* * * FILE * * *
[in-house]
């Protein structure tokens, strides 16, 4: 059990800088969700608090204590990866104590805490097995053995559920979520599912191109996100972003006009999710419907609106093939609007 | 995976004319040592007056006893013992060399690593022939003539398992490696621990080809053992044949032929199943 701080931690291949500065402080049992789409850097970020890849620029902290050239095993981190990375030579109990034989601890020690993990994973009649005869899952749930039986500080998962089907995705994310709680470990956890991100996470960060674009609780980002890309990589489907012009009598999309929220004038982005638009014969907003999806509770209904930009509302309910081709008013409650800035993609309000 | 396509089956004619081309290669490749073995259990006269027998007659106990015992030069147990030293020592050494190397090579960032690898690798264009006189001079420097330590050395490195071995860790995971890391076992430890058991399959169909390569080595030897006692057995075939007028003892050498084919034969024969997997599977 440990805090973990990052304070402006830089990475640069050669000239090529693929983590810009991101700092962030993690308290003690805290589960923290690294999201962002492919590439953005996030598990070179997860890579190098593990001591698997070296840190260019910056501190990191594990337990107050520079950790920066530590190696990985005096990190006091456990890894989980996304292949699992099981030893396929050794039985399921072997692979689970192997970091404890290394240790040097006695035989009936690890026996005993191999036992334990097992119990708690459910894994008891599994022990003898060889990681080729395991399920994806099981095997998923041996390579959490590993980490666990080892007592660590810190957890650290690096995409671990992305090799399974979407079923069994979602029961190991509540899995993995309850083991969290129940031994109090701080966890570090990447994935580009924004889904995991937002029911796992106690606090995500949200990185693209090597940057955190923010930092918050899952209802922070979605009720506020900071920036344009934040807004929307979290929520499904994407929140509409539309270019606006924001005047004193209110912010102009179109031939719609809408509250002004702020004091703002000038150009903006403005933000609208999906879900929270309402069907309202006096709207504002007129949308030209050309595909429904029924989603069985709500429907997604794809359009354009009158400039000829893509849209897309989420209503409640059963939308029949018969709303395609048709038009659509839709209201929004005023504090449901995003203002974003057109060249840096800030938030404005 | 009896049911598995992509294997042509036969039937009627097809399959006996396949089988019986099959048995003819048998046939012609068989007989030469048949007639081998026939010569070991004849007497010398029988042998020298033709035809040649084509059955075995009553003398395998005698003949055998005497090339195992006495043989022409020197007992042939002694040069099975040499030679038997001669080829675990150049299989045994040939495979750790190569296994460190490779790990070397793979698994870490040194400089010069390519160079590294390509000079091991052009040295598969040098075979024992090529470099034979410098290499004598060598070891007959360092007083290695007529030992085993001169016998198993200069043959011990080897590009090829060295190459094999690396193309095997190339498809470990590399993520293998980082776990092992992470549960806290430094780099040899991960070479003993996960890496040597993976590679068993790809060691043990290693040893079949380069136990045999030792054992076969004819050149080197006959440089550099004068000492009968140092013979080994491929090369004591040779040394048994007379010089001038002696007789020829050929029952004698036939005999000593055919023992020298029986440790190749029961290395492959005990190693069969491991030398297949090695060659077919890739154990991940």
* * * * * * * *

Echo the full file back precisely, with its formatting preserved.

[in-house]
């Protein structure tokens, strides 16, 4: 059990800088969700608090204590990866104590805490097995053995559920979520599912191109996100972003006009999710419907609106093939609007 | 995976004319040592007056006893013992060399690593022939003539398992490696621990080809053992044949032929199943 701080931690291949500065402080049992789409850097970020890849620029902290050239095993981190990375030579109990034989601890020690993990994973009649005869899952749930039986500080998962089907995705994310709680470990956890991100996470960060674009609780980002890309990589489907012009009598999309929220004038982005638009014969907003999806509770209904930009509302309910081709008013409650800035993609309000 | 396509089956004619081309290669490749073995259990006269027998007659106990015992030069147990030293020592050494190397090579960032690898690798264009006189001079420097330590050395490195071995860790995971890391076992430890058991399959169909390569080595030897006692057995075939007028003892050498084919034969024969997997599977 440990805090973990990052304070402006830089990475640069050669000239090529693929983590810009991101700092962030993690308290003690805290589960923290690294999201962002492919590439953005996030598990070179997860890579190098593990001591698997070296840190260019910056501190990191594990337990107050520079950790920066530590190696990985005096990190006091456990890894989980996304292949699992099981030893396929050794039985399921072997692979689970192997970091404890290394240790040097006695035989009936690890026996005993191999036992334990097992119990708690459910894994008891599994022990003898060889990681080729395991399920994806099981095997998923041996390579959490590993980490666990080892007592660590810190957890650290690096995409671990992305090799399974979407079923069994979602029961190991509540899995993995309850083991969290129940031994109090701080966890570090990447994935580009924004889904995991937002029911796992106690606090995500949200990185693209090597940057955190923010930092918050899952209802922070979605009720506020900071920036344009934040807004929307979290929520499904994407929140509409539309270019606006924001005047004193209110912010102009179109031939719609809408509250002004702020004091703002000038150009903006403005933000609208999906879900929270309402069907309202006096709207504002007129949308030209050309595909429904029924989603069985709500429907997604794809359009354009009158400039000829893509849209897309989420209503409640059963939308029949018969709303395609048709038009659509839709209201929004005023504090449901995003203002974003057109060249840096800030938030404005 | 009896049911598995992509294997042509036969039937009627097809399959006996396949089988019986099959048995003819048998046939012609068989007989030469048949007639081998026939010569070991004849007497010398029988042998020298033709035809040649084509059955075995009553003398395998005698003949055998005497090339195992006495043989022409020197007992042939002694040069099975040499030679038997001669080829675990150049299989045994040939495979750790190569296994460190490779790990070397793979698994870490040194400089010069390519160079590294390509000079091991052009040295598969040098075979024992090529470099034979410098290499004598060598070891007959360092007083290695007529030992085993001169016998198993200069043959011990080897590009090829060295190459094999690396193309095997190339498809470990590399993520293998980082776990092992992470549960806290430094780099040899991960070479003993996960890496040597993976590679068993790809060691043990290693040893079949380069136990045999030792054992076969004819050149080197006959440089550099004068000492009968140092013979080994491929090369004591040779040394048994007379010089001038002696007789020829050929029952004698036939005999000593055919023992020298029986440790190749029961290395492959005990190693069969491991030398297949090695060659077919890739154990991940």